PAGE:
Deals should improve your return on capital, Thomson said.
“Some companies do it better than others, but it’s still quite amazing how many focus more on earnings accretion than on returns.” Reuters

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To: richardred who wrote (3148)12/23/2013 9:34:48 AM
From: richardred
   of 7071
Bullseye today in XRTX-Christmas Gift If completed. This makes 5 successful takeout picks this year. IMO a good chance for a higher bid.

Seagate to buy Xyratex for $374 mln

Dec 23 (Reuters) - Hard-disk drive maker Seagate Technology Plc said it would buy network and storage equipment maker Xyratex Ltd for about $374 million in cash.

Seagate's offer of $13.25 per share is at a premium of 27 percent to Xyratex's closing price on Friday.

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To: richardred who wrote (3551)12/23/2013 12:49:02 PM
From: Glenn Petersen
   of 7071
I think that your assessment is spot on. DealBook thinks that we will be seeing a lot of ill-advised tech deals:

Why Older Technology Companies May Attempt Desperate Deals

New York Times
December 23, 2013, 11:57 am

Beware of old tech seeking the fountain of youth.

Hardware makers including Cisco Systems, IBM and Hewlett-Packard – with a combined two centuries of life among them – are increasingly falling prey to natural selection in Silicon Valley. They’re devouring smaller, newer firms to keep pace, but weaknesses are getting harder to hide. That could lead to bigger, desperate deals for richly valued business software and big data companies.

The signs of carnage can’t be missed. In October, IBM reported falling sales for the sixth quarter in a row, led downward by its hardware businesses. For H.P., it is nine straight quarters of a shrinking top line. Cisco recently said revenue would decline until mid-2014. Even established software and web companies like Oracle and Google are suffering when it comes to sales of servers and smartphones.

Apple is an exception, but its model of peddling highly desirable gadgets with cheap or free software isn’t so easy to duplicate. Further, competition from commoditized mobile devices running Android is biting even the iPad maker. Its sales growth is slowing.

The struggles are notable because financial statements reflect past innovation. Consistently falling sales are hard to reverse and often mean a company’s best days are behind it. BlackBerry is the latest case study. Its revenue actually kept growing even after it brushed off the introduction of the iPhone in 2007. Eventually, that changed – and swiftly.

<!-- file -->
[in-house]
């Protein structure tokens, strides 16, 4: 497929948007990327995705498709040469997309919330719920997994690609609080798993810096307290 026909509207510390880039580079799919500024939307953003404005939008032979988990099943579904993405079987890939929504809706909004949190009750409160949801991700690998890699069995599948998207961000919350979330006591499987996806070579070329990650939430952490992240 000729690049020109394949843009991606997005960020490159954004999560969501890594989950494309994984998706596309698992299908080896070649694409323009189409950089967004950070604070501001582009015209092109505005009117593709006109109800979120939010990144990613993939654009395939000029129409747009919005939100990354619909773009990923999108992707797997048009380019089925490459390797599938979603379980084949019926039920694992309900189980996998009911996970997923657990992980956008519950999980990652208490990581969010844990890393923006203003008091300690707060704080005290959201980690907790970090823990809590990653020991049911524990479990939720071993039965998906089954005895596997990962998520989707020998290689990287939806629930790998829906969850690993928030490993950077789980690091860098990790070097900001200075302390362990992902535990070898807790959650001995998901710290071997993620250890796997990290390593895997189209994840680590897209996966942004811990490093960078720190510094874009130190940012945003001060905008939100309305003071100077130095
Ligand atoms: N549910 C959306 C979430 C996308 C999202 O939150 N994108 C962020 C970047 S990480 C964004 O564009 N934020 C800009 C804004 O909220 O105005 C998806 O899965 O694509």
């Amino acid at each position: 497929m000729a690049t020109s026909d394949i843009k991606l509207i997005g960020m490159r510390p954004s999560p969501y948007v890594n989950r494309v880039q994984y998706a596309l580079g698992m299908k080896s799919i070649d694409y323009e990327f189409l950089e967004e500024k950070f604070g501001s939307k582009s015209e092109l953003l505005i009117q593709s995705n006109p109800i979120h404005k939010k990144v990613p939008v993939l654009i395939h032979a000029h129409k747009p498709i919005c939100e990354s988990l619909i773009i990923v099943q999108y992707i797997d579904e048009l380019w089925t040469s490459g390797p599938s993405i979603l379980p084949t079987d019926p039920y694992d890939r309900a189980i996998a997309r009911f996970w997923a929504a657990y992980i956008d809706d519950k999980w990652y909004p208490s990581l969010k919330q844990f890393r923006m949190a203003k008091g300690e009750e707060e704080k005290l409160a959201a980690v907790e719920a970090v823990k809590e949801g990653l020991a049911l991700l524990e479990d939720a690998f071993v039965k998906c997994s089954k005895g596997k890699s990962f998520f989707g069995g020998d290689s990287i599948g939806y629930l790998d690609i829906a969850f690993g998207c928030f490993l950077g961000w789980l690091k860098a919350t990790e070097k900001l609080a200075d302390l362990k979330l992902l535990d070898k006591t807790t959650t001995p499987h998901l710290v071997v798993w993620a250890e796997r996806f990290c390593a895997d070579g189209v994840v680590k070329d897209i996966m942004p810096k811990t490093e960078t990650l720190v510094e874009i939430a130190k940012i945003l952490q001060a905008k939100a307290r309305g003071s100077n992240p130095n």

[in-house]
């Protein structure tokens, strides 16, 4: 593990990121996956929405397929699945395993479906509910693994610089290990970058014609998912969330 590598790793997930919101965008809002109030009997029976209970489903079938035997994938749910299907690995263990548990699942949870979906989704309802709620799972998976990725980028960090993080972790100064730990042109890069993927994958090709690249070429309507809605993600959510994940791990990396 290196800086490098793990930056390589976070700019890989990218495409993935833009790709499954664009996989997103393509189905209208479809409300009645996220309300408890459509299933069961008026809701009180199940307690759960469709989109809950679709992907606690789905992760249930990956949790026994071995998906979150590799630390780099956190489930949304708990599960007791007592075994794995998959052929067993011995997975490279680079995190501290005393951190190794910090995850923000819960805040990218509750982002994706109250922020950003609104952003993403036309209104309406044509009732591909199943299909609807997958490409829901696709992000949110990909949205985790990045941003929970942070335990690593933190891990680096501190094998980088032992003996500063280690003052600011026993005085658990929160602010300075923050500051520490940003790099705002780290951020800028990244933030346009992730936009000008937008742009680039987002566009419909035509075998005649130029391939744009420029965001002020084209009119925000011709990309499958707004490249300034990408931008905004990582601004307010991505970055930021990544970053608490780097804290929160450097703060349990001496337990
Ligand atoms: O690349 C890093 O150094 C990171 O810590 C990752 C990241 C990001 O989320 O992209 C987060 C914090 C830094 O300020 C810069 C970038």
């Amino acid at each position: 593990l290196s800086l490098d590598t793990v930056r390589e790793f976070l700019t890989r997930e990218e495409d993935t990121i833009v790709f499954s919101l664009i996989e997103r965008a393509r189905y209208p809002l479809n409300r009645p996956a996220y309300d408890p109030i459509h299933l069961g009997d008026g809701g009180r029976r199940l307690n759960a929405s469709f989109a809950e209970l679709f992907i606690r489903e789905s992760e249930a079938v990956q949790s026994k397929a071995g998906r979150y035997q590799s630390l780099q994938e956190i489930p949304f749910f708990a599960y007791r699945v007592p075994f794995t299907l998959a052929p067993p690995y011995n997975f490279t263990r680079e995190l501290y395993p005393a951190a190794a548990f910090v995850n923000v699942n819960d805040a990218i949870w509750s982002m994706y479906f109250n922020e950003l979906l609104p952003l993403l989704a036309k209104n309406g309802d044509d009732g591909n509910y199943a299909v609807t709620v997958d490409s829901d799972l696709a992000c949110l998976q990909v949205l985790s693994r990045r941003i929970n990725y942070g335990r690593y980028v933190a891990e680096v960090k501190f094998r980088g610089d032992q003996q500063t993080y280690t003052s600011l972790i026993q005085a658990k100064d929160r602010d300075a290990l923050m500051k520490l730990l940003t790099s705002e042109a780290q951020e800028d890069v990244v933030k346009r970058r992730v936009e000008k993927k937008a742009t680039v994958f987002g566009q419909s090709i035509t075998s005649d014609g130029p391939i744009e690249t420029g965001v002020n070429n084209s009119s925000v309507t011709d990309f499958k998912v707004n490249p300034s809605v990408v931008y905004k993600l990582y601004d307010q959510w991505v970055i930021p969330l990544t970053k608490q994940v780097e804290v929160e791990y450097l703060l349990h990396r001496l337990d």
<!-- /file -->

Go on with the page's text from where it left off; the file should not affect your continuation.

Acquisitions, combined with cost cutting, tend to be a popular way of trying to rejuvenate. It’s often a losing proposition, though. Control premiums and purchase accounting typically muddle matters. Tech takeovers also have a habit of failing. H.P. alone has written down about $18 billion worth of M.&A .since 2011.

That won’t necessarily be a deterrent, however. Data analyzers like Splunk and Tableau Software, and cloud purveyors such as Workday and NetSuite, are among those with much brighter prospects. NetSuite, at $7 billion, is the “cheapest” among them, trading at nearly 400 times estimated 2013 earnings. Splunk and Workday, with a combined market value of over $20 billion, each fetch over 25 times estimated revenue. Slowing the aging process may prove irresistible to technology behemoths, but it would come at a hefty cost.

Robert Cyran is a columnist for Reuters Breakingviews. For more independent commentary and analysis, visit

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From: richardred12/26/2013 1:37:32 PM
1 Recommendation   of 7071
Good tool for finding TT. The hunters and the hunted.

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To: richardred who wrote (3342)12/29/2013 11:59:44 AM
From: richardred
   of 7071
Interesting statement by the leader of a global company.

snip>"With the low interest rates, hardly anyone wants to swap businesses for money," the Handelsblatt business daily quoted Rorsted as saying in an interview to be published on Monday.

"Opportunities will yet emerge over the coming three years," the CEO said.

Henkel CEO dampens prospects for acquisitions - paper December 30, 2013, 2:38 am

Reuters Flags of consumer goods group Henkel are pictured before its annual news conference in Duesseldorf March 8, 2012. REUTERS/Ina Fassbender BERLIN (Reuters) - German consumer goods group Henkel dampened expectations it was looking at acquisitions soon, saying the market currently offers few takeover opportunities, Handelsblatt reported, citing Chief Executive Kasper Rorsted.

Rorsted's comments contrast with remarks made by Henkel's supervisory board chairwoman, Simone Bagel-Trah, who was quoted three weeks ago as saying that the time had come to focus on takeovers again.

"With the low interest rates, hardly anyone wants to swap businesses for money," the Handelsblatt business daily quoted Rorsted as saying in an interview to be published on Monday.

"Opportunities will yet emerge over the coming three years," the CEO said.

Last month, Rorsted himself said the group was looking at takeover opportunities if they were a good strategic fit and that it had a 4 billion euro ($5.5 billion) war chest for purchases.

In its last major acquisition, Henkel bought National Starch in 2008 for 3.7 billion euros to expand its adhesives division. ($1 = 0.7258 euros)